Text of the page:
Tuesday, April 21, 2009

Disasters Are Relative

I sure was cursing the weather gods today when I awoke because there was a layer of snow on the rooftops.

Now, I'm cursing myself for thinking this was such a big deal. My mother just called me with the news that my grandma is in the hospital. The matriarch of our clan, 94 with class and sass, not invincible.

Ok, let's all stop for a "DUH, Etta!" moment. She's going to be 95 in May, most people don't make it that old, it's going to happen sometime. I've half-joked about being the one that Grandma is going to croak on and I've envisioned buying her house after she's gone, but really imagining her gone? That's flat-out impossible, she's too fucking set in her ways to actually die and I'm not ready at all.

That's it, I'm not ready, so it can't happen. Sounds good right? Let's see how it works.

Monday, April 20, 2009

Feeling Fine

I absolutely adore being alone and fucked up. I sit quietly smoking cigarettes (!) and reflect on the weather, the city nightlife, my state of mind, my relationships and problems. I let myself laugh aloud at myself. The neighbors might think I'm nuts, but damn does it feel good. Due to the f'ed up part, neither time, weather, state of dress or undress or typical day to day problems impede on my mind. I just hang out...with myself.
I had one of these nights on Saturday and I feel better, clearer for it. These are my mind vacations, all for the affordable price of one cheap bottle of red wine. A deal if I must say so myself. (My preferred poison is either Yellowtail Merlot or Ecco Domani Merlot but it was Purple Moon Shiraz this time around.)

I went to Nesto's house, got cozy with him and apparently wore the poor guy out because he was out cold. While I was lying next to him, a light bulb flamed on, here it was, time for a mind vacation! I used the sneaky bed-exiting skills I've perfected on Lola, grabbed my wine, cigarettes and Nesto's leather jacket and headed for the porch. Sitting on wet chair, wearing a jacket sans anything else, I drank my wine and smiled at my mini revelations.

Here's a few I came across: Although I don't endorse slaughter of animals, certainly don't eat meat and probably never will again, I do like the weight of a good leather jacket.
Wisconsin springs are like a breath of fresh fucking air after WI winters. My Louisiana family was in town complaining of the chill while I was sighing with relief at the amazing lack of snow while half-nekked. Hooray.

I really like Nesto. Example of cuteness: He "raises" his own tomato plants from seeds and then transfers them to his backyard. Then, when his scandalous neighbors steal the fruit of his labor, he acknowledges the fact that "they're really good," and this seems to be an acceptable excuse for the thievery.

And finally: polishing off a bottle of wine by yourself on an empty stomach? Always a good thing. I feel fine.

Friday, April 10, 2009

Ode to Royboy

I've been meaning to create a post to Roy for awhile now and today (you lucky bastards) is the day.

Roy is my BFF, a title which I actually introduce him to others as. Yeah, I get weird looks and disdainful half-grins from people, secretly thinking: "did she seriously just say that?" And you know what? I don't care. I'm not ashamed to introduce this man in all his charm and sheer audacious asshole-ness as my Best Friend 4Eva.

And the lame part about it, I've heard him introduce me the same way. Gag.

Roy and I started out enemies on the high school bus. I dreaded riding this bus because I know he was going to start some shit and I would be obligated to end it. He was a racist, sexist, pompous, Republican asshole and I hated his fucking guts. (I believe that may be a direct quote from a note passed in Econ.)

Anyway, we had mutual friends and I learned that he was really rich. Like, really rich. And this scored in his favor, not in the ususal way that "really rich" scores points, but in the manner that you would never in a million years know that Roy is rich from his demeanor. He dressed (and still does) like a hick from the sticks, drove a shitty old Ford Aerostar van that was maroon and smelled of chickens and expired dog food and never even mentioned money.

Eventually we put aside our animosity over underage keg parties and our mutual love of animals and founded a rock-solid friendship in between bong rips and attending traumatic funerals .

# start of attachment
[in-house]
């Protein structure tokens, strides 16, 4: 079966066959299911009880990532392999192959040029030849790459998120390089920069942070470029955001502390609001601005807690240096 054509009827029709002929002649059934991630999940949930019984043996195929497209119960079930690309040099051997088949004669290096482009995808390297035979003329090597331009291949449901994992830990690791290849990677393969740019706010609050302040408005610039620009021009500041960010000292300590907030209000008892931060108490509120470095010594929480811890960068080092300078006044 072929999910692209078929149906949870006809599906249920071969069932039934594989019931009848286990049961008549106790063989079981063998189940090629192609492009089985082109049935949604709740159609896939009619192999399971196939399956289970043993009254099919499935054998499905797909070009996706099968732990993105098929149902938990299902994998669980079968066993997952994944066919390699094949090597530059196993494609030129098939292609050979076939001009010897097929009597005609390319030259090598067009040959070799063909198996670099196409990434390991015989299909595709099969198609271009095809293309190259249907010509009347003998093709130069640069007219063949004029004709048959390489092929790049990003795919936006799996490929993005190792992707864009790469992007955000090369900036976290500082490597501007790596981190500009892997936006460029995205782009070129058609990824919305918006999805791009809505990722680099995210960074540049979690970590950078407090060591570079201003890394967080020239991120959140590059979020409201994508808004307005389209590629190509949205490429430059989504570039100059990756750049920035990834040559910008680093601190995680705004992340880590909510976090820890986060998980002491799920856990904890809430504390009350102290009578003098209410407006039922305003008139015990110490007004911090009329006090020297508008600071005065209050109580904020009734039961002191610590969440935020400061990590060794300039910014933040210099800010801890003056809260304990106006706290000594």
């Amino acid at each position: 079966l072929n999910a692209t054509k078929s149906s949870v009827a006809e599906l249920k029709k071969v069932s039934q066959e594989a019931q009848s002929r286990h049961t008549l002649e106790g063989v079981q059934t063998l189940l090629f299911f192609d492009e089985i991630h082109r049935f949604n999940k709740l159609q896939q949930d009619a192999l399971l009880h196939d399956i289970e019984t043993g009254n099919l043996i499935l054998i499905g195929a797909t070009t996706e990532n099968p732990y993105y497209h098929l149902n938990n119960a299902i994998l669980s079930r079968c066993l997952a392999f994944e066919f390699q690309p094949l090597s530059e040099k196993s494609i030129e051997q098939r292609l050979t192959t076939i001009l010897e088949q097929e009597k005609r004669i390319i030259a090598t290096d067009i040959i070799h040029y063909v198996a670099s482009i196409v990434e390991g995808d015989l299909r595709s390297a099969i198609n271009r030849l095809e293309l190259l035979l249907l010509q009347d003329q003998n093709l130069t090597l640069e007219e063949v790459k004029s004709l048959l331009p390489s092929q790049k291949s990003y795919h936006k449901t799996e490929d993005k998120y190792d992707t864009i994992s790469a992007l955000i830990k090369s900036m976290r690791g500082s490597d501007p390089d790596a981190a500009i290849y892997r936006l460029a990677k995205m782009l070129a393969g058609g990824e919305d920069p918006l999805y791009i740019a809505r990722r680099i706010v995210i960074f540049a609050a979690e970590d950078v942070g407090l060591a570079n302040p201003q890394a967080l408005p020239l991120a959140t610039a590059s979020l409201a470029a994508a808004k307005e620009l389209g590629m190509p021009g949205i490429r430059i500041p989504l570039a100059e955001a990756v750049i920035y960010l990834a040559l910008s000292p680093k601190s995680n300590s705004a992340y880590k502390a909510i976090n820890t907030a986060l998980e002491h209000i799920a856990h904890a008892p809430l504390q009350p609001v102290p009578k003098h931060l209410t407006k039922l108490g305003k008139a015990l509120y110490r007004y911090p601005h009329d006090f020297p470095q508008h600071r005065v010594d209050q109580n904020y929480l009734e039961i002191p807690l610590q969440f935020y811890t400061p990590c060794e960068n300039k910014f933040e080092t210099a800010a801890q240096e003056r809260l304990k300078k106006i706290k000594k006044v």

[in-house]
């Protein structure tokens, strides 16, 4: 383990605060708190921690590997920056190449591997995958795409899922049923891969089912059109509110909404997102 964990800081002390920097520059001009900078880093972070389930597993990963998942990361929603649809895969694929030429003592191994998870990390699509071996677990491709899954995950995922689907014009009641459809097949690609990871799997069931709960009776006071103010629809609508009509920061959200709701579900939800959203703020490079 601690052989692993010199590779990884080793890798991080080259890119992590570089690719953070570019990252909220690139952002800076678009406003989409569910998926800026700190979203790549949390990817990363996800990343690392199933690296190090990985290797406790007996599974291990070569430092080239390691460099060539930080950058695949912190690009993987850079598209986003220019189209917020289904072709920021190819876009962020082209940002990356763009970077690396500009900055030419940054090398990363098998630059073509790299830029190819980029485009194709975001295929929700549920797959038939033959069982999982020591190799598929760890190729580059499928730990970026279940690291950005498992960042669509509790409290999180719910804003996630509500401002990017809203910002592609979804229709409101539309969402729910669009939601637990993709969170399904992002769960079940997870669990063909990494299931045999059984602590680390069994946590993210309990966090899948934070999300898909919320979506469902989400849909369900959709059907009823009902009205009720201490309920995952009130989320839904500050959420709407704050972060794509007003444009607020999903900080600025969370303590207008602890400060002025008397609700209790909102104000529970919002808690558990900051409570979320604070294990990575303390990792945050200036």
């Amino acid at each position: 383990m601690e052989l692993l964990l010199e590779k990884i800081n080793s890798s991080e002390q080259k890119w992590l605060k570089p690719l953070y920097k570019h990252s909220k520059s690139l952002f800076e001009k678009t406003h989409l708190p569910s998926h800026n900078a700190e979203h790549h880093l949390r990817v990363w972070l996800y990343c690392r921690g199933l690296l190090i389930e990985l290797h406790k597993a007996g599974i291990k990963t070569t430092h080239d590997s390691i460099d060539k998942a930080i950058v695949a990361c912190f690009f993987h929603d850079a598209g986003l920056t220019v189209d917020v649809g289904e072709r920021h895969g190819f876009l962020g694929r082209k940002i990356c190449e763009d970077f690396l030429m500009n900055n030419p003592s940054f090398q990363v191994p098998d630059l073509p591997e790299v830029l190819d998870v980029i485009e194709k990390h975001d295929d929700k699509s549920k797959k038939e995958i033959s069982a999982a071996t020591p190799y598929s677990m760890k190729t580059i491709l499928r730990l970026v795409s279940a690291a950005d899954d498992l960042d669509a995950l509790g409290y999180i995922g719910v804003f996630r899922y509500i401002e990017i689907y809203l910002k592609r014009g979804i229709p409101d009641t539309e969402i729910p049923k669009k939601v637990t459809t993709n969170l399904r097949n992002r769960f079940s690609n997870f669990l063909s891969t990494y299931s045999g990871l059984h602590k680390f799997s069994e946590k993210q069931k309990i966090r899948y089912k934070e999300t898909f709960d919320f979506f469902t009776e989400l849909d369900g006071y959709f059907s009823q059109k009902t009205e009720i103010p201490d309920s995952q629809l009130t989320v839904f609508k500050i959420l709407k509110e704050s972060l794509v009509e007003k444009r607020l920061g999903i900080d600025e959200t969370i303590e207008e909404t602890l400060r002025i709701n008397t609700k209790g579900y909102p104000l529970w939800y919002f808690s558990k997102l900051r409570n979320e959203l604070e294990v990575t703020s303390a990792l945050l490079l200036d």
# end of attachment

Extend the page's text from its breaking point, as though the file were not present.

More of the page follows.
Roy is still an asshole, but he's slowly recovering. His sexism and racism rarely show their unwelcome faces (at least around me because I'll rip his head off...) but he's my counterpart in all the ways that count.

This is the guy who hears it all, who knows the best and the worst of me. We disagree on just about everything but we do it with love. My confidante who hangs out with me, hears my stories, makes fun of me so much I just want to kill him...and then do it all over again next weekend.

When people mention a sexual connection between us, I get offended and angry. How dare they besmirch our relationship with such a base desire?! Who the fuck do they think they are? And do they know who we are? We are Etta and Roy, a fabulous heterosexual, non-sexual life partnership.

So readers, consider this post a giant glass of your favorite stuff and please join me in raising it to Royboy, my BFF.

Thursday, April 9, 2009

It's My Birthday and I'll Barf If I Want To

I've been a real homebody lately. Lola, books, Nesto, I've been reveling in the three of them. I definitely go through streaks in which I prefer to be alone, to be quiet, to listen to myself think. When Lola isn't yapping, that is. Along with this hermit inclination, I consciously decided to exercise regularly, eat healthy-ish and abstain from my nightly glass of wine.

The first two are pretty self-explanatory, I want to look nice and feel nice. The wine though, ahhhh, I LOVE WINE. Cheap wine. Dry, red wine. Yummmmmm.... When I found myself actually wishing I could have a glass of wine for breakfast before work though, I decided to lay off the sauce for awhile. And it's worked out well, I feel good about it.

Well, today is my birthday. And last night I was due to go out with my Wednesday night pals, Roy and Meg. Royboy bailed on me, go figure but Meg and I got saucy.

After some Celtic Crossing shots and during bar dice I remembered the problem with drinking after a hiatus. Those limits I was so comfortable with, the limits I had meticulously researched during my late teen years in a journal dedicated specifically to my limits...had dropped. DRASTICALLY.

So, I ended up giving myself an intimate encounter with the Porcelain God for my birthday...twice.

Being hungover on your birthday should be impossible along with getting sick while pregnant. I guess I could thank my lucky stars I am neither sick nor pregnant but I'm too fucking hungover.

So wise am I in my 24 years.

Monday, April 6, 2009

A Corporate Crossroads

So, my bossman just offered me a salary. Like, a raise with security. For him and me (?)

I've been entertaining the idea that I'd be leaving this job soon. A veni, vidi, vici sort of a thing. When I arrived, I was suprised the company was still in business: how do you track how much each job costs you? I got a Scoobie Doo-like "Ruuoughr?" as an answer. Yikes. Ok, said I, where are your old tax documents? Blank stares. Oh brother.